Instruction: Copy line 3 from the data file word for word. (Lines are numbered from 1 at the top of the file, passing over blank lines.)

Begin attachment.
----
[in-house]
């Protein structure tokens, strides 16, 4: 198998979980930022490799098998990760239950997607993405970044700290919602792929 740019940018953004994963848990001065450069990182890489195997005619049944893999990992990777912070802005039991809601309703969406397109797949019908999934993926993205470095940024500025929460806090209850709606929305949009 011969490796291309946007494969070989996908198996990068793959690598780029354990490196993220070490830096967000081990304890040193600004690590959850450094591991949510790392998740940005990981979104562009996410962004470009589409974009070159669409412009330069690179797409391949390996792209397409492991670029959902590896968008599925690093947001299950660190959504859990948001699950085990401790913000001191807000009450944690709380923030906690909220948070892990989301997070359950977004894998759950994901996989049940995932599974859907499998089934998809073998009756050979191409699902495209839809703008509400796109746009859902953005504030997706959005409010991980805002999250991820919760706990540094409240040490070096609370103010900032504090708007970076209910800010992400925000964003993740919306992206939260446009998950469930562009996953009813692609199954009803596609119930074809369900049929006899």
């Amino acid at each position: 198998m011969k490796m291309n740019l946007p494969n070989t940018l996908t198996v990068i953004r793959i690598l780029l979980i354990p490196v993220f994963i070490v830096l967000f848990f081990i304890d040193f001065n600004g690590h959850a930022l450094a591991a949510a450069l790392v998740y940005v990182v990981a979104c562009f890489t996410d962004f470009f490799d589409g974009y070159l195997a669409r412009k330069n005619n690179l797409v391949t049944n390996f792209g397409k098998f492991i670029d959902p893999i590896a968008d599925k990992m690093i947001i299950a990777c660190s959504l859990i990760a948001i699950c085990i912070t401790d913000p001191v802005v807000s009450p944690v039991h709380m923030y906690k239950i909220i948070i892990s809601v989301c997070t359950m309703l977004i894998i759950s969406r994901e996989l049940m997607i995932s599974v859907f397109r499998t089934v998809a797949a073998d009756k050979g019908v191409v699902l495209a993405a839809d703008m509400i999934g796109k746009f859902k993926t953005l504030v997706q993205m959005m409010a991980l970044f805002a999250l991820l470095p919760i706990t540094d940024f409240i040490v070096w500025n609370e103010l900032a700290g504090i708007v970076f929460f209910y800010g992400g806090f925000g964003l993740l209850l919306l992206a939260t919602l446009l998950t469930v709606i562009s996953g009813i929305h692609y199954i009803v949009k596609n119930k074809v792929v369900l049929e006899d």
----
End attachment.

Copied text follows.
């Amino acid at each position: 198998m011969k490796m291309n740019l946007p494969n070989t940018l996908t198996v990068i953004r793959i690598l780029l979980i354990p490196v993220f994963i070490v830096l967000f848990f081990i304890d040193f001065n600004g690590h959850a930022l450094a591991a949510a450069l790392v998740y940005v990182v990981a979104c562009f890489t996410d962004f470009f490799d589409g974009y070159l195997a669409r412009k330069n005619n690179l797409v391949t049944n390996f792209g397409k098998f492991i670029d959902p893999i590896a968008d599925k990992m690093i947001i299950a990777c660190s959504l859990i990760a948001i699950c085990i912070t401790d913000p001191v802005v807000s009450p944690v039991h709380m923030y906690k239950i909220i948070i892990s809601v989301c997070t359950m309703l977004i894998i759950s969406r994901e996989l049940m997607i995932s599974v859907f397109r499998t089934v998809a797949a073998d009756k050979g019908v191409v699902l495209a993405a839809d703008m509400i999934g796109k746009f859902k993926t953005l504030v997706q993205m959005m409010a991980l970044f805002a999250l991820l470095p919760i706990t540094d940024f409240i040490v070096w500025n609370e103010l900032a700290g504090i708007v970076f929460f209910y800010g992400g806090f925000g964003l993740l209850l919306l992206a939260t919602l446009l998950t469930v709606i562009s996953g009813i929305h692609y199954i009803v949009k596609n119930k074809v792929v369900l049929e006899d």